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I have been an economics educator for close to sixty years. Way back in 1961, when I was a graduate student in the Department Economics of Harvard University, I served as a tutor to Harvard undergraduates who were taking their Principles in Economics course which was part of the General Education program for which Harvard is famous. We were using at that time the best-selling textbook in economics by Paul Samuelson which was first published in 1948 and became the most popular textbook for decades. Although he was the pioneer in applying mathematical analysis to economics, Samuelson believed that “to be a good economist, you must be a good political economist. It’s not enough to know the diagrams of supply and demand and the mathematics of econometric regressions. You have to be able to understand social tensions and conflicts.” Inspired by this greatest economist of the twentieth century, I have always made sure that in teaching an introductory course in economics to thousands of young people, the majority of whom will not become professional economists, I must always take a multi-disciplinary approach and relate economic theorizing and research to other relevant sciences both speculative , such as philosophy and theology, and empirical, such as sociology, anthropology, political science and the physical sciences. In fact I am an admirer of the founders of economic science in Great Britain who were referred to as political economists and whose writings and teachings were the bases for the famous specialization in Oxford and Cambridge called PPE (Philosophy, Politics, and Economics).
Over these more than half century of teaching economics, I have witnessed an alarming overspecialization and consequently quantification of the study of the principles of economics. This trend coincided with the increasing worship of markets as the end-all and be-all of economic progress. Because of the emphasis on the elegance of mathematical formulations in analyzing economic phenomena, there was an increasing emphasis on the autonomy of market forces and the exclusion of other equally important considerations in attaining a just and humane society, such as the need for state regulation, the social responsibility of the private sector, and the societal goal of integral development. Over this same period, I have written close to a dozen textbooks on economics that have been used in many schools in the Philippines, especially in the private educational institutions. I have tried to go against the tide and always presented economics as a social science that must take into account the findings of other fields of studies in arriving at the solutions to the fundamental economic problem of scarcity. I have just written an updated version of my widely used textbook in economics called Guide to Economics for Filipinos. My co-author, Mr. Luis Molina and I have made sure that in addition to explaining to the readers what Paul Samuelson referred to as “the diagrams of supply and demand and the mathematics of econometric regressions,” we would give as much attention to explaining such vital concepts as sustainable development, inclusive development and especially integral development.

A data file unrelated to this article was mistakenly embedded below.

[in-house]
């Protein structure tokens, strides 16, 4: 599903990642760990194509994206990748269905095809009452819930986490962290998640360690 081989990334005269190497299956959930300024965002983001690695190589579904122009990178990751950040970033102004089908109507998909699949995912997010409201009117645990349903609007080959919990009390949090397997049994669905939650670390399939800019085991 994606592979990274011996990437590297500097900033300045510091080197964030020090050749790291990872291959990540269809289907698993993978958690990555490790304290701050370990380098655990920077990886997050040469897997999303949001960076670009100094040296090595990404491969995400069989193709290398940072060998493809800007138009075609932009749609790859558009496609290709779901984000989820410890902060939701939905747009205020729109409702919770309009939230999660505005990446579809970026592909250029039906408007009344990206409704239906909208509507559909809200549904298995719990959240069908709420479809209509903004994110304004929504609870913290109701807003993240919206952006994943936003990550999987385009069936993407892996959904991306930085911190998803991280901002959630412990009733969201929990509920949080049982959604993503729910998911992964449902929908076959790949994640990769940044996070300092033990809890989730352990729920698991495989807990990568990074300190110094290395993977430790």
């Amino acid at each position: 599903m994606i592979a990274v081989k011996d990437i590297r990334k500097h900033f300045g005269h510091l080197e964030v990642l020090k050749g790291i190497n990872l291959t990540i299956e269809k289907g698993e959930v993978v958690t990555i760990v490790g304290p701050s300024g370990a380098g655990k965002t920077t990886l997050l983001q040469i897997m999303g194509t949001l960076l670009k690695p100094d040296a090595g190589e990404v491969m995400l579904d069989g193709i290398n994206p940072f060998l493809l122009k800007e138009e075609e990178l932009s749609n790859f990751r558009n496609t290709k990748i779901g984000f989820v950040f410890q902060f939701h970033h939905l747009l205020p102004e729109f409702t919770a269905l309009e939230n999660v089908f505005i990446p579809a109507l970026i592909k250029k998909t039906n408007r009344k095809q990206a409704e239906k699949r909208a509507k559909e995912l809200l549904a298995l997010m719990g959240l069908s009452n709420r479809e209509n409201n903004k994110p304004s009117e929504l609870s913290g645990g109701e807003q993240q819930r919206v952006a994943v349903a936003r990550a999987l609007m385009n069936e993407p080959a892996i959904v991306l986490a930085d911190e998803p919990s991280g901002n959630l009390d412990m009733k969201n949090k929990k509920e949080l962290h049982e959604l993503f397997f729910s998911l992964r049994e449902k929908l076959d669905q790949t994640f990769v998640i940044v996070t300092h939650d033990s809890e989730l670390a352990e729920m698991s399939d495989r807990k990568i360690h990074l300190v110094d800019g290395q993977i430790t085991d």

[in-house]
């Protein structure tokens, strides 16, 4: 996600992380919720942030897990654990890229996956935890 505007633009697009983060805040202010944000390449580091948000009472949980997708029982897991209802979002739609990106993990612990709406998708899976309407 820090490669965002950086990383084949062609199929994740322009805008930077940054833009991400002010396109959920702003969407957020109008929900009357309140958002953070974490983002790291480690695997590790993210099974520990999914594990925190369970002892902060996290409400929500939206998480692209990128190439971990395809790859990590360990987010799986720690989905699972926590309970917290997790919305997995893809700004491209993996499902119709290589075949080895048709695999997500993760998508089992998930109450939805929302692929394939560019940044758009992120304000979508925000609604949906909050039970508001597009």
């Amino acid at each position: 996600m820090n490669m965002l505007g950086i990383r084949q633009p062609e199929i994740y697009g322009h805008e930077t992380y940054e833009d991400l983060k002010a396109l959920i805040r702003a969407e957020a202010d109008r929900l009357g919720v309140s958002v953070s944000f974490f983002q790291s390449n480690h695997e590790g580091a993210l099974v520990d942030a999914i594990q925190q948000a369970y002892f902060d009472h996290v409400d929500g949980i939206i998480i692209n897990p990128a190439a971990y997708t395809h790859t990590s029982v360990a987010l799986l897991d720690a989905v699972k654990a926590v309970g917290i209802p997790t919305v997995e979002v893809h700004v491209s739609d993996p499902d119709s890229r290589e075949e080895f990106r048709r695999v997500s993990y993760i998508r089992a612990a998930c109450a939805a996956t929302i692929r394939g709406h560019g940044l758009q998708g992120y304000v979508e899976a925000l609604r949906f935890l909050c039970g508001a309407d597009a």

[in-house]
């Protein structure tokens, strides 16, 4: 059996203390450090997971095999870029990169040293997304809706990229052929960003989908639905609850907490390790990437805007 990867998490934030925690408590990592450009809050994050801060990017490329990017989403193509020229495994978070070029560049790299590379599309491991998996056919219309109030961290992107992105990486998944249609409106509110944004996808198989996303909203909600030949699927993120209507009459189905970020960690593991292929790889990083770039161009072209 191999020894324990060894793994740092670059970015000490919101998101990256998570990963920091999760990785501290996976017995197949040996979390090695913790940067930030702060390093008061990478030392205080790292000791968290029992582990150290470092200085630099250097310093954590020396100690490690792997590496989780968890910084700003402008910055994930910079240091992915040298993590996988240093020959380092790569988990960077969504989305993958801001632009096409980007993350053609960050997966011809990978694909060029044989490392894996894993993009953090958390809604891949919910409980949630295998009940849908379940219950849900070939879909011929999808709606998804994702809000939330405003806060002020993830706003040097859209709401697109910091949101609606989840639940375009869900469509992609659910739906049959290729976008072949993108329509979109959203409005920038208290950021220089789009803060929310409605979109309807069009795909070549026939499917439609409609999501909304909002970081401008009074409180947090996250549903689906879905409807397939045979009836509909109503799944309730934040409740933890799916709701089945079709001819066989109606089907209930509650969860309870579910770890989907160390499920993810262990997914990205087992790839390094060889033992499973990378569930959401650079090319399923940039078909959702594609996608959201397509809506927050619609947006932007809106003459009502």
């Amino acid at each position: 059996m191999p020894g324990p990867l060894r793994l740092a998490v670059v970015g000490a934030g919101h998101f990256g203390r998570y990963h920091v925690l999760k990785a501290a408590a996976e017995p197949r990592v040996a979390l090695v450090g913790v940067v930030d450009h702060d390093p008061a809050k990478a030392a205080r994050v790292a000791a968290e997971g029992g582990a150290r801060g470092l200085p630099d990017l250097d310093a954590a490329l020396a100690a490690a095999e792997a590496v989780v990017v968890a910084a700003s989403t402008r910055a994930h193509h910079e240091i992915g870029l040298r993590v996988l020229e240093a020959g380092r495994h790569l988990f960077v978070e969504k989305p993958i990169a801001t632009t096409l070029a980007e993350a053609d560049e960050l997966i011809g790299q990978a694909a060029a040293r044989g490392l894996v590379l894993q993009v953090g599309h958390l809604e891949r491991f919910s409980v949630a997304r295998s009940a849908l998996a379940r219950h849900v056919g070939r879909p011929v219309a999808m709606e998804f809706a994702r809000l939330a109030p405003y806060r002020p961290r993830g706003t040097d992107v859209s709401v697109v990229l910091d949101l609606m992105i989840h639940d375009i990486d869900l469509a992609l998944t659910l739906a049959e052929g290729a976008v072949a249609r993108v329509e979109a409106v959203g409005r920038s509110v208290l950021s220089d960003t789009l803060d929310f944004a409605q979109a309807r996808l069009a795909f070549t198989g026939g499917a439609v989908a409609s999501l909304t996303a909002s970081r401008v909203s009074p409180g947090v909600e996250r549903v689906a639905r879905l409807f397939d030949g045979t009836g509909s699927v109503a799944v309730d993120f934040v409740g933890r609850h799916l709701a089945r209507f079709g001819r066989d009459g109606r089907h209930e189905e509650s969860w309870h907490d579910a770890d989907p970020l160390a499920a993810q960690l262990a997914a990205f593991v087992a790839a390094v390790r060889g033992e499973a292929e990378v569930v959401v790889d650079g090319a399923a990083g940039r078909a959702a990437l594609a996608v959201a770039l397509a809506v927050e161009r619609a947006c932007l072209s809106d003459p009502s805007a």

We have not hesitated to incorporate into this introductory book in economics the rich heritage of the social doctrine of the Catholic Church which contains the major principles of integral development. These principles, articulated in numerous documents over more than a century and addressed not only to Catholics but to all men and women of good will, are actually deeply embedded in the Philippine Constitution of 1987. I should know because I was one of those who drafted the Constitution and helped a core group headed by our Chairperson Cecilia Munoz-Palma to include in the preamble of the Constitution such social principles as the common good, the principle of subsidiarity, the principle of solidarity and the universal destination of goods. In all the chapters of our new book, the principle of the common good, for example is, a lief motif that underlines every discussion of what is good for the economy. In this new version of what used to be entitled Guide to Economics for Filipinos, the concept of integral development has been fully developed. In fact, the last and concluding chapter of the book is entitled “Integral Development.”